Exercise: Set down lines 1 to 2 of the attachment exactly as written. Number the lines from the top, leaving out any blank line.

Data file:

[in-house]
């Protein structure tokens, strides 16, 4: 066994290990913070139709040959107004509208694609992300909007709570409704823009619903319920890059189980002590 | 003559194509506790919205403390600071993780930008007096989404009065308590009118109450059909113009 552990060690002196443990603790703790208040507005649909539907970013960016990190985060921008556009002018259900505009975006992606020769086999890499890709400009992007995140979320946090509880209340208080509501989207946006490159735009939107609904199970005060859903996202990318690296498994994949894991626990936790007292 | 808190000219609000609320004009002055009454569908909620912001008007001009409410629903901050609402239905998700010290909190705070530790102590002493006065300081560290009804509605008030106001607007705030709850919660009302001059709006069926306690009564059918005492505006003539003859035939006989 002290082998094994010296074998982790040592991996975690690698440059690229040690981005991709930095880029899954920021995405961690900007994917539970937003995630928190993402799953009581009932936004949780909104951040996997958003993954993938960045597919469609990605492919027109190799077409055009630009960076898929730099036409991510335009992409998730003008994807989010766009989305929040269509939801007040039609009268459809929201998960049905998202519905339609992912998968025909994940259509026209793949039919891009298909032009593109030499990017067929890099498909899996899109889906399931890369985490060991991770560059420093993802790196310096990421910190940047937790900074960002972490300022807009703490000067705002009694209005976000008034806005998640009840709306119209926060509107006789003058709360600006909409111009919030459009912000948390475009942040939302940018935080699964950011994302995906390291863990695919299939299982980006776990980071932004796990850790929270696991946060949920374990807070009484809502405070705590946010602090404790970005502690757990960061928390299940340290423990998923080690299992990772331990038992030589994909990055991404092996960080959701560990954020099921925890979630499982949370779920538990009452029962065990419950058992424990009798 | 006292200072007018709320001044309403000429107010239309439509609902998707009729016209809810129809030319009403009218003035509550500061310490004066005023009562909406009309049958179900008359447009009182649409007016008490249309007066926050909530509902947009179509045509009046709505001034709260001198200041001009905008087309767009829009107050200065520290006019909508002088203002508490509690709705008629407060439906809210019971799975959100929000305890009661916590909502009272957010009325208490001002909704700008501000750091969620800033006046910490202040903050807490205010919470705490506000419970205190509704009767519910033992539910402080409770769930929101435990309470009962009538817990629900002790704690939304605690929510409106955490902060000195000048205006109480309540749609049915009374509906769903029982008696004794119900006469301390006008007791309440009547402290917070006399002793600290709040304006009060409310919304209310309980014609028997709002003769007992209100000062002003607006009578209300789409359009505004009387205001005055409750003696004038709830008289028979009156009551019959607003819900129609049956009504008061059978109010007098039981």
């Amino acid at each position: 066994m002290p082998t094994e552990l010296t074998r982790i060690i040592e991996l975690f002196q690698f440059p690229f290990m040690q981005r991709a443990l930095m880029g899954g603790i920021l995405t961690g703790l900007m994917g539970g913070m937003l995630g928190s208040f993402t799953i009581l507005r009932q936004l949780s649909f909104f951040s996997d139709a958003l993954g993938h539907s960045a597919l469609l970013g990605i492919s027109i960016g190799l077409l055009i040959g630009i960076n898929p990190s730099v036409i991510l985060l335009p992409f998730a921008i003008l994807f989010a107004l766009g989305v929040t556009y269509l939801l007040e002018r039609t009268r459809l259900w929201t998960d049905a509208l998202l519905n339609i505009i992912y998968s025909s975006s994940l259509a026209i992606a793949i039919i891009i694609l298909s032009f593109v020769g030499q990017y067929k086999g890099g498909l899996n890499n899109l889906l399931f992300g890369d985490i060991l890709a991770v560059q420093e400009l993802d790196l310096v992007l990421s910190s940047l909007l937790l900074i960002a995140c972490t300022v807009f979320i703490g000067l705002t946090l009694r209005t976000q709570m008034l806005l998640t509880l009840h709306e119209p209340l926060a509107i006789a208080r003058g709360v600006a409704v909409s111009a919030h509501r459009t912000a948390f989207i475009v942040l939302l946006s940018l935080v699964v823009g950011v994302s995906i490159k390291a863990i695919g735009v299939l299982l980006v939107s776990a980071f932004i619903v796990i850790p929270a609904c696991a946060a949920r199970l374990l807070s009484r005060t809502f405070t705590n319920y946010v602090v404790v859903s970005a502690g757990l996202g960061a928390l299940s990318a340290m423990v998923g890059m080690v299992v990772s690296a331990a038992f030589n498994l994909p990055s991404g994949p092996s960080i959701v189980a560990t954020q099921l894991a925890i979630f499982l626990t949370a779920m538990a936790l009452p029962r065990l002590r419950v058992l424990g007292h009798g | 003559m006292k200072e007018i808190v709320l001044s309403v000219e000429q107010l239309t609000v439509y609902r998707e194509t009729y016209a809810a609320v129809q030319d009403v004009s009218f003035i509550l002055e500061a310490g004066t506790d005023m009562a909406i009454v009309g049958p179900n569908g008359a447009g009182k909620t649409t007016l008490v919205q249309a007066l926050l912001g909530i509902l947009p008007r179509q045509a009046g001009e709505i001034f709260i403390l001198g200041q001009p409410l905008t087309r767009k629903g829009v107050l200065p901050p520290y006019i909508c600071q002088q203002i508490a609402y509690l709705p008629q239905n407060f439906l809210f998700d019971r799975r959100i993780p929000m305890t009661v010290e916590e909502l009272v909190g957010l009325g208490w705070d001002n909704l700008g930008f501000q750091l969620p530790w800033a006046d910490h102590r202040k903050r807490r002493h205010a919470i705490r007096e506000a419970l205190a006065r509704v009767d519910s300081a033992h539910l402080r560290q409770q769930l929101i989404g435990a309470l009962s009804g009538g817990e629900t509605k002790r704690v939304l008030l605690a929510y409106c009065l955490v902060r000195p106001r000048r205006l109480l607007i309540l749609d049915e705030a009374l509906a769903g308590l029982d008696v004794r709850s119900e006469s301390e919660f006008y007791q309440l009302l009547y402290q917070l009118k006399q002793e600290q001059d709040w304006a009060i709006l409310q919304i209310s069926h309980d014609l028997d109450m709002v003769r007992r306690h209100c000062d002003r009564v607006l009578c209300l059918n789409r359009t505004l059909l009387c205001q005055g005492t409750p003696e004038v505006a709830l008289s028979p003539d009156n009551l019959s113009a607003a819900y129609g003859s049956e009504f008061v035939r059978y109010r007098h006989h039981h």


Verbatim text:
[in-house]
């Protein structure tokens, strides 16, 4: 066994290990913070139709040959107004509208694609992300909007709570409704823009619903319920890059189980002590 | 003559194509506790919205403390600071993780930008007096989404009065308590009118109450059909113009 552990060690002196443990603790703790208040507005649909539907970013960016990190985060921008556009002018259900505009975006992606020769086999890499890709400009992007995140979320946090509880209340208080509501989207946006490159735009939107609904199970005060859903996202990318690296498994994949894991626990936790007292 | 808190000219609000609320004009002055009454569908909620912001008007001009409410629903901050609402239905998700010290909190705070530790102590002493006065300081560290009804509605008030106001607007705030709850919660009302001059709006069926306690009564059918005492505006003539003859035939006989 002290082998094994010296074998982790040592991996975690690698440059690229040690981005991709930095880029899954920021995405961690900007994917539970937003995630928190993402799953009581009932936004949780909104951040996997958003993954993938960045597919469609990605492919027109190799077409055009630009960076898929730099036409991510335009992409998730003008994807989010766009989305929040269509939801007040039609009268459809929201998960049905998202519905339609992912998968025909994940259509026209793949039919891009298909032009593109030499990017067929890099498909899996899109889906399931890369985490060991991770560059420093993802790196310096990421910190940047937790900074960002972490300022807009703490000067705002009694209005976000008034806005998640009840709306119209926060509107006789003058709360600006909409111009919030459009912000948390475009942040939302940018935080699964950011994302995906390291863990695919299939299982980006776990980071932004796990850790929270696991946060949920374990807070009484809502405070705590946010602090404790970005502690757990960061928390299940340290423990998923080690299992990772331990038992030589994909990055991404092996960080959701560990954020099921925890979630499982949370779920538990009452029962065990419950058992424990009798 | 006292200072007018709320001044309403000429107010239309439509609902998707009729016209809810129809030319009403009218003035509550500061310490004066005023009562909406009309049958179900008359447009009182649409007016008490249309007066926050909530509902947009179509045509009046709505001034709260001198200041001009905008087309767009829009107050200065520290006019909508002088203002508490509690709705008629407060439906809210019971799975959100929000305890009661916590909502009272957010009325208490001002909704700008501000750091969620800033006046910490202040903050807490205010919470705490506000419970205190509704009767519910033992539910402080409770769930929101435990309470009962009538817990629900002790704690939304605690929510409106955490902060000195000048205006109480309540749609049915009374509906769903029982008696004794119900006469301390006008007791309440009547402290917070006399002793600290709040304006009060409310919304209310309980014609028997709002003769007992209100000062002003607006009578209300789409359009505004009387205001005055409750003696004038709830008289028979009156009551019959607003819900129609049956009504008061059978109010007098039981």